Lompat ke konten Lompat ke sidebar Lompat ke footer

Considering the characteristics of Listening skill, how should you construct a Listening test ?

Diskusi 3 Assesment in Language Teaching

Considering the characteristics of Listening skill,  how should you construct a Listening test ?

Rost (2011) mentions that there are three main reasons for making assessment an important component of language teaching: First, the assessment provides an appropriate starting and ending point for teachers to organize teaching. 

Second, evaluation helps students create goals by giving them a clear way to receive feedback on their performance. Third, program evaluation includes assessment, which keeps instructors and curriculum development on track. 

In the field of listening, judgment is crucial since getting enough feedback is necessary to boost learner confidence and create lessons that address the student's or the curriculum's obvious areas of weakness. Listening is not just a linear process of registering language strings as they are sent to our brains (Brown, 2004). And Brown (2004) also describes several items that must be considered in constructing listening tests as follows:

  • Clustering: Listening is difficult when the listener listens to individual words separately. It is found in the appropriate 'chunks' of language – phrases, clauses, constituents
  • Redundancy: In this case include recognizing the kinds of repetitions, rephrasing, elaborations, and insertions that unrehearsed spoken language often contains, and benefiting from that recognition.
  • Reduced forms. EFL Students may know some common forms of subtraction such as I’ll, I’m, etc.
  • Performance variables: being able to ‘weed out’ hesitations, false starts, pauses, and corrections in natural speech.
  • Colloquial language: comprehending idioms, slang, reduced forms, and shared cultural knowledge.
  • Discourse markers: Such as firstly, secondly, next, however, in conclusion, etc.
  • Rate of delivery: keeping up with the speed of delivery, processing automatically as the speaker continues.
  • Stress, rhythm, and intonation: understanding the prosodic elements of spoken language.
  • Interaction: managing the interactive flow of language.

According to Fachrurrazy and Tresnadewi, Sintha (2019), a listening test should be constructed in accordance with the following characteristics of the listening skill:
  • Listening is a top-down process. This means that listeners use their prior knowledge and expectations to understand what they hear. Therefore, listening tests should include tasks that require listeners to use their background knowledge and make predictions.
  • Listening is an active process. Listeners are not simply passive receivers of information; they are constantly constructing meaning from the sounds they hear. Therefore, listening tests should include tasks that require listeners to do more than just remember what they hear. They should be asked to analyze, evaluate, and synthesize the information they hear.
  • Listening is a strategic process. Listeners use a variety of strategies to help them understand what they hear, such as predicting, guessing, and inferring. Therefore, listening tests should give listeners the opportunity to use these strategies.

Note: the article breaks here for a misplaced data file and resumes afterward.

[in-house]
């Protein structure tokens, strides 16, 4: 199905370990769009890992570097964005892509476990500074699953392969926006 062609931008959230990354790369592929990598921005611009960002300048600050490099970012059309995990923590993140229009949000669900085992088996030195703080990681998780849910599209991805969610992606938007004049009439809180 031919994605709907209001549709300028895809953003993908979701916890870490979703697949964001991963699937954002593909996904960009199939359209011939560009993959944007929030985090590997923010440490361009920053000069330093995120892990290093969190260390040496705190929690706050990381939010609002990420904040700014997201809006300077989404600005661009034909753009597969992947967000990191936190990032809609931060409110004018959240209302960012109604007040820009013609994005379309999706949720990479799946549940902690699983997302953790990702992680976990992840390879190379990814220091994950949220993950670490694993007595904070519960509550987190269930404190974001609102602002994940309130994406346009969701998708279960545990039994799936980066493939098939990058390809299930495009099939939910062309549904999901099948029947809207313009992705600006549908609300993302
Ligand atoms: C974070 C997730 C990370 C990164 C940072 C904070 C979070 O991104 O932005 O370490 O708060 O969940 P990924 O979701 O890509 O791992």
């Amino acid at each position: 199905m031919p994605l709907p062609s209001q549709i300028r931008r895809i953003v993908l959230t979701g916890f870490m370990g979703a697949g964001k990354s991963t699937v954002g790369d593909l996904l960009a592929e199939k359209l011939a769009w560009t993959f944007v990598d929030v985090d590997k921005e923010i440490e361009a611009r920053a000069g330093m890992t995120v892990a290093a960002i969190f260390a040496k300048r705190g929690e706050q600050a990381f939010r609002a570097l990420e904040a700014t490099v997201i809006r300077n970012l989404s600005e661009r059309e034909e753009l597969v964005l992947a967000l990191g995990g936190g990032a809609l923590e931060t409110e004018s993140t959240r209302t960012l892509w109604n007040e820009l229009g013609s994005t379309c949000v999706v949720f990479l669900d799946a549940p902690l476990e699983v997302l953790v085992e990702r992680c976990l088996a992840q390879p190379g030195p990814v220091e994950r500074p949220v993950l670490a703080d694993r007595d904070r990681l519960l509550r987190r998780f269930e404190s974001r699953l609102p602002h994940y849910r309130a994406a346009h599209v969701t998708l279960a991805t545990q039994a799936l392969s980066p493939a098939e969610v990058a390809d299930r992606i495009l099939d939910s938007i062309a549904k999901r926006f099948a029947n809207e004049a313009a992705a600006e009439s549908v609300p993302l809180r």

Based on these characteristics, Fachrurrazy and Tresnadewi, Sintha (2019) provide the following guidelines for constructing a listening test:
  • Choose authentic materials. The listening materials should be typical of what learners would encounter in real life. This could include excerpts from movies, TV shows, news broadcasts, lectures, or everyday conversations.
  • Use a variety of task types. Listening tests should include a variety of task types to assess different aspects of listening comprehension, such as identifying main ideas, supporting details, and inferences.
  • Make the test challenging but achievable. The test should be challenging enough to assess learners' abilities, but it should also be achievable so that learners do not become discouraged.
Here are some examples of listening test tasks that are consistent with these guidelines:
  • Fill in the blanks: Listen to a recording and fill in the blanks in a transcript. This task assesses learners' ability to identify key information in a listening passage.
  • Multiple choice: Listen to a recording and select the best answer to a question. This task assesses learners' ability to understand the main ideas and supporting details of a listening passage.
  • True/false: Listen to a recording and decide whether statements about the passage are true or false. This task assesses learners' ability to understand the overall meaning of a listening passage.
  • Matching: Listen to a recording and match the information you hear with pictures, words, or sentences. This task assesses learners' ability to identify specific details in a listening passage.
  • Short answer: Listen to a recording and answer questions about the passage in your own words. This task assesses learners' ability to understand and synthesize the information they hear.
When constructing a listening test, it is important to keep the characteristics of the listening skill in mind. By following Fachrurrazy and Tresnadewi, Sintha's (2019) guidelines, teachers can create listening tests that are authentic, challenging, and effective in assessing learners' listening comprehension skills.


Brown, H.D. 2004. Language Assessment: Principles and Classroom Practices. White Plains, NY: Pearson Education.

Fachrurrazy and Tresnadewi, Sintha. 2019. Buku Materi Pokok MPBI 5201/ 3SKS/ Modul 1-9: Assessment in Language Teaching. Tangerang Selatan, Banten: Universitas Terbuka.

Rost, M. 2011. Teaching and Researching Listening. London. Pearson Education